And then, when we looked at insects, we plucked the leaves off of these plants and then fed them to insects to see how the insects grew. The particular insect we were working with was the Mexican bean beetle. When we fed these leaves to the Mexican bean beetle, we saw just the opposite response. In other words, where the plant was out of bounds nutritionally and not growing very well, that’s where the insects grew the largest and that’s where we saw the best survivorship. But as we moved towards that 30 percent ammonia level, where the plants were growing their biggest, insect survivorship dropped from about 90 percent down to about 30 or 40 percent.

It was a very dramatic effect—even more dramatic than what we were expecting. When we followed up on this and measured the levels of free amino acids in these plants, it was consistent with the prediction. In other words, those plants that were not growing as well, that were out of balance in terms of this ratio, had much higher levels of free amino acids relative to that 30 percent ammonia plant.

2020-05-05T05:16:18-05:00May 12th, 2020|Tags: , , , , , |

How the form of nitrogen influences disease suppression

Nitrate and ammonium nitrogen have dramatically different impacts on soil biology and possible pathogens. Some pathogens are enhanced by nitrate and suppressed by ammonium. Others are the exact opposite. Most (but not all) soil-borne pathogens are enhanced by the presence of nitrate. This corresponds to the impact of reduced vs oxidized environments, since ammonium is the reduced form of nitrogen, and nitrate is the oxidized form of nitrogen. In general, reduced environments are very disease suppressive, and oxidized environments are disease enhancing.

I have had many discussion about this topic with Don Huber, inlcuding this one on a podcast interview.

John: What are the impacts of nitrogen and nitrogen applications on developing disease-suppressive soils?

Don: Most of your soil organisms are hungry for two things. One of them is nitrogen. The other is carbon. When you change either of those nutrients, you see tremendous stimulation of a lot of organisms in the soil, depending on what your source of nitrogen is.

One of their primary pathogens on a lot of vegetable crops in Florida is Fusarium oxysporum. It’s a vascular Fusarium. Growers can get pretty much complete control by using nitrate nitrogen and calcium. If they can stimulate nitrification, or if they apply nitrate nitrogen, potassium nitrate, or calcium nitrate—and also use some liming (lime = an oxidizer) to get their pH up—they have fairly effective control of Fusarium wilt diseases.

With tobacco, where we use fumigation to control some of the soil-borne diseases, you should have at least 30 percent of your nitrogen as nitrate nitrogen. If you don’t—if the plant is taking up all ammonium nitrogen—you can get into a carbon deficit because the plant detoxifies the nitrate or the ammonium nitrogen by combining with photosynthate from photosynthesis; that provides the carbon base for those amino acids. Then the nitrogen is translocated as the amino acid. If you don’t have enough nitrate nitrogen present to buffer against an ammonium source—if you’re going to get fumigation, because our soil fumigants tend to knock out nitrifying organisms—or if you don’t get nitrification there, it stabilizes in the ammonium form. It can be a drain on the carbon and the energy availability until that ammonium is detoxified and utilized by the plant.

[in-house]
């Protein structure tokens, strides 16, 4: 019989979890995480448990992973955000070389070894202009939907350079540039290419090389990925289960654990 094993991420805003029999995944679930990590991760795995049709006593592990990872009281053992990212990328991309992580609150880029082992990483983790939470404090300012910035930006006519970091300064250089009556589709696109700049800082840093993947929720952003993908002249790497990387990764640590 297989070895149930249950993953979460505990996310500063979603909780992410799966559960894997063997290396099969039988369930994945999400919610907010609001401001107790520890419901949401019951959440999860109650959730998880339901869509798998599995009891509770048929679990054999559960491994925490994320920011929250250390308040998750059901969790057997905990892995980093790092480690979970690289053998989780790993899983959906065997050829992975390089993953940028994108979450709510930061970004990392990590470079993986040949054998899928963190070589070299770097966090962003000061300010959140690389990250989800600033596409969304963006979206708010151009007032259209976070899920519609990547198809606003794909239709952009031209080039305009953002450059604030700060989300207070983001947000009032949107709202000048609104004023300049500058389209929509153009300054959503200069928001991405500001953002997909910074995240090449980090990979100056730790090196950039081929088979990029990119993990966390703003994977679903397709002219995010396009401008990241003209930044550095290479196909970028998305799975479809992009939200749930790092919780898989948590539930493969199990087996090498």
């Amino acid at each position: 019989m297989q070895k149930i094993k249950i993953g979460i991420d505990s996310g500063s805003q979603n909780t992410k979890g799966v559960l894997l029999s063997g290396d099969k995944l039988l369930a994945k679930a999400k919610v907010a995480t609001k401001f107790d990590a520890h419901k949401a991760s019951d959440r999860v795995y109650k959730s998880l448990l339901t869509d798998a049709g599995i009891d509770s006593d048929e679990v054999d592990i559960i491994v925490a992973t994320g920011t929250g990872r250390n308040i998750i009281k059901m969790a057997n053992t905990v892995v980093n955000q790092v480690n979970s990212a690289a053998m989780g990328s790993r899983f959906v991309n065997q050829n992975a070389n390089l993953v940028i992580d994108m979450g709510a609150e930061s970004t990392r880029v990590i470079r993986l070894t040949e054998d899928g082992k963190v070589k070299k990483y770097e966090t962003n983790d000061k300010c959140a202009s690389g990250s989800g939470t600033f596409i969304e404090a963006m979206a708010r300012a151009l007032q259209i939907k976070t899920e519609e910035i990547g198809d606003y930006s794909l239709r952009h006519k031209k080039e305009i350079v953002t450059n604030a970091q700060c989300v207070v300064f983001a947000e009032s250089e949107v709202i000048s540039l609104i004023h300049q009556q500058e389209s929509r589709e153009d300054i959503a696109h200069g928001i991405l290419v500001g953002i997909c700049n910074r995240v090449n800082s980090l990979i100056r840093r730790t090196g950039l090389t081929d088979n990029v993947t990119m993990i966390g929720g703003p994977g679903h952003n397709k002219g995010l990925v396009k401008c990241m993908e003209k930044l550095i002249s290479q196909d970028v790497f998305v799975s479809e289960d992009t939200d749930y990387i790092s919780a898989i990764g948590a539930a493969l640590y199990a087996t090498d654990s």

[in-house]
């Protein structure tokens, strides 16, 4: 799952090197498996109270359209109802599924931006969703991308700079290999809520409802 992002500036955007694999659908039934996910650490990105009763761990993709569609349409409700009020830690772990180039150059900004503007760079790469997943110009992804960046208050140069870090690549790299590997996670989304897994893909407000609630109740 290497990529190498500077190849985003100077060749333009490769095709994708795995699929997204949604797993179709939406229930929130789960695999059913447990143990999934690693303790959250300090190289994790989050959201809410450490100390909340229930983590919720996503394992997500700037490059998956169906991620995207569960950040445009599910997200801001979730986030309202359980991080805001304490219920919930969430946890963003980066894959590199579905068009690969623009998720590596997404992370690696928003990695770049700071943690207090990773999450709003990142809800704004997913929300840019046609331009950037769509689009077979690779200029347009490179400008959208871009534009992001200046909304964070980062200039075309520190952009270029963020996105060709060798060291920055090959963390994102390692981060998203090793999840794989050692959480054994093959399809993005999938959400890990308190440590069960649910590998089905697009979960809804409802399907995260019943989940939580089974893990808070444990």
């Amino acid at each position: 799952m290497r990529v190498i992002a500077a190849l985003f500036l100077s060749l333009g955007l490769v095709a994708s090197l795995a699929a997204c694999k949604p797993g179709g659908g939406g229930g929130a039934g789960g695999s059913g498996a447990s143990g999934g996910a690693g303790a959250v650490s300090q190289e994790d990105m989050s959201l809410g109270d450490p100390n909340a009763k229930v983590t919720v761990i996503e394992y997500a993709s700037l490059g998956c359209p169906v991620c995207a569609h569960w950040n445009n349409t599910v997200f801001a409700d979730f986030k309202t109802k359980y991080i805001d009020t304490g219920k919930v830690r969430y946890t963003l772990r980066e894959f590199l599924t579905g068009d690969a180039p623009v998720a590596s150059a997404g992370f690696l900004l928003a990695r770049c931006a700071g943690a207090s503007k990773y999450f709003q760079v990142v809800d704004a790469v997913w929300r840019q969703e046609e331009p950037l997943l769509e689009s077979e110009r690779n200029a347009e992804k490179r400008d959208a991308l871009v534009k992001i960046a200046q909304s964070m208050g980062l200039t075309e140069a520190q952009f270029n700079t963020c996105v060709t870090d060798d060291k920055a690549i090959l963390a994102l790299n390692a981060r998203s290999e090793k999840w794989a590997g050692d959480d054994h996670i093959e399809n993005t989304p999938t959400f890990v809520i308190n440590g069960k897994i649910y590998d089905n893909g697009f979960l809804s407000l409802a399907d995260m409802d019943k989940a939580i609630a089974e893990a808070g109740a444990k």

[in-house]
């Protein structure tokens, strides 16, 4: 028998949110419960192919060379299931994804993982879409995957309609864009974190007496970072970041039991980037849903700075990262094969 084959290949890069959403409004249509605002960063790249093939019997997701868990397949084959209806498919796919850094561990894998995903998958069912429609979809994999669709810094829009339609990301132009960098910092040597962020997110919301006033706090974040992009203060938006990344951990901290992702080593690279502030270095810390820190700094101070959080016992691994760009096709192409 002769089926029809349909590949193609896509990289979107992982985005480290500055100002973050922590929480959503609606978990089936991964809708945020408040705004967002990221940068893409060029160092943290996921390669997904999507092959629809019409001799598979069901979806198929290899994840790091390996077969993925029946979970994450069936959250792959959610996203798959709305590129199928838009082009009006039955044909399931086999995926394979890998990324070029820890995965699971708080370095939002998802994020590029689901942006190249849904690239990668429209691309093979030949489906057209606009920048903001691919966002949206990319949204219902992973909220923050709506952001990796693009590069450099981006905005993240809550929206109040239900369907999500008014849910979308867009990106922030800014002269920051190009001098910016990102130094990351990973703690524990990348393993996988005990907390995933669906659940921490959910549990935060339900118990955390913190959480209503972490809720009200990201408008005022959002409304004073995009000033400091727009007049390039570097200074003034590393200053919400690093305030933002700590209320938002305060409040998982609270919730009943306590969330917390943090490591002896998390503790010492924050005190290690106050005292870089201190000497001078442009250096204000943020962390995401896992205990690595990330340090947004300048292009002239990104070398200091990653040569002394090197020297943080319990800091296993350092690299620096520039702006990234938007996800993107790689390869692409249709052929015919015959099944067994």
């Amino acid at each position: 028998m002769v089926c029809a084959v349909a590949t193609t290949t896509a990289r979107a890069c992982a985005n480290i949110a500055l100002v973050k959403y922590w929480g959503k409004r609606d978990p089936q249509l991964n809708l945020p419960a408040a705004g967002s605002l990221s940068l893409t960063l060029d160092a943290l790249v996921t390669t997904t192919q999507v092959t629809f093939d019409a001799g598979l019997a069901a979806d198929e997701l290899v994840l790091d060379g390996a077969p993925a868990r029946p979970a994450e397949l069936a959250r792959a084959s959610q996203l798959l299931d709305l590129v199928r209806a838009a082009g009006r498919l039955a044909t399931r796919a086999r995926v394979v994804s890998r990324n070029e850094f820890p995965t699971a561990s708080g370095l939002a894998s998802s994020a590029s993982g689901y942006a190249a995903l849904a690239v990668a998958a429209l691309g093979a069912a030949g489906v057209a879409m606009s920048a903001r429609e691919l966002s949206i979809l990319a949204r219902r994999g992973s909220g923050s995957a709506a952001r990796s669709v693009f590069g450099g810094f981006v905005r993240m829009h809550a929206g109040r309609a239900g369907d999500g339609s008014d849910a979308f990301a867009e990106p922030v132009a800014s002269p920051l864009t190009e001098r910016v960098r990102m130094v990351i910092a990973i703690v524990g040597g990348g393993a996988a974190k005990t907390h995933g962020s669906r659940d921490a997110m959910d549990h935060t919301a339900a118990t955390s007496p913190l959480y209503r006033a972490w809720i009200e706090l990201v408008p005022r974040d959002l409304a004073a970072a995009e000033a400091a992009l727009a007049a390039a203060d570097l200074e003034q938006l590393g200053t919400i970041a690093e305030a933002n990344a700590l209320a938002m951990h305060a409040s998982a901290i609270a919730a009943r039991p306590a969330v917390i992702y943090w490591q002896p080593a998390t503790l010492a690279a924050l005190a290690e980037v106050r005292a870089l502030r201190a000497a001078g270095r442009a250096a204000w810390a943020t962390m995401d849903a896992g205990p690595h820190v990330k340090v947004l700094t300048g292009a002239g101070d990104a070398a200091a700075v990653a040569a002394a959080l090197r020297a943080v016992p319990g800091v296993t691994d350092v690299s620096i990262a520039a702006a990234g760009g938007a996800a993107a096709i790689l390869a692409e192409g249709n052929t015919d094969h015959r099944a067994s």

John: I’m thinking about your description of how many soil-borne pathogens—soil-borne fungi such as Fusarium and Verticillium, for example—are dependent on oxidizing manganese and limiting manganese absorption by the plant. If that were the case, what would be the impact of adding ammonium to such an ecosystem—where you have a reduced form of nitrogen? What would the impact of the ammonium be on these soil-borne pathogens?

Don: On that group of pathogens, you will see a tremendous reduction in disease—with the ammonium nutrition. I wrote a chapter in one of the annual reviews on the impact of the form of nitrogen. You’ll see a tremendous benefit in different organisms by the form of nitrogen that the plant is predominantly supplied with. If you modify the environment so that those soil microorganisms make those conversions, you’ll see that the form of nitrogen will be available for the plant.

So, it’s important that you have both the management tools as well as the form. Most of our soil’s nitrification takes place very rapidly, so you need to do something to inhibit nitrification. We can do it biologically—we can modify the speed of that reaction so that we can increase the amount of nitrogen in nitrate or ammonium. When it’s taking ammonium nitrogen, you have a reducing environment. That reducing environment is favoring manganese-reducing organisms so that there will almost always be an increase in manganese availability for the plant—when you predominantly use an ammonium form of nitrogen. The more rapid, oxidative form is the nitrate source of nitrogen.

Nutritional differences in insect susceptible plants

Healthy plants are completely resistant to insects.

We have observed this to be true in the field on many occasions. Over time, more connections come to light describing the scientific reasons for how this occurs.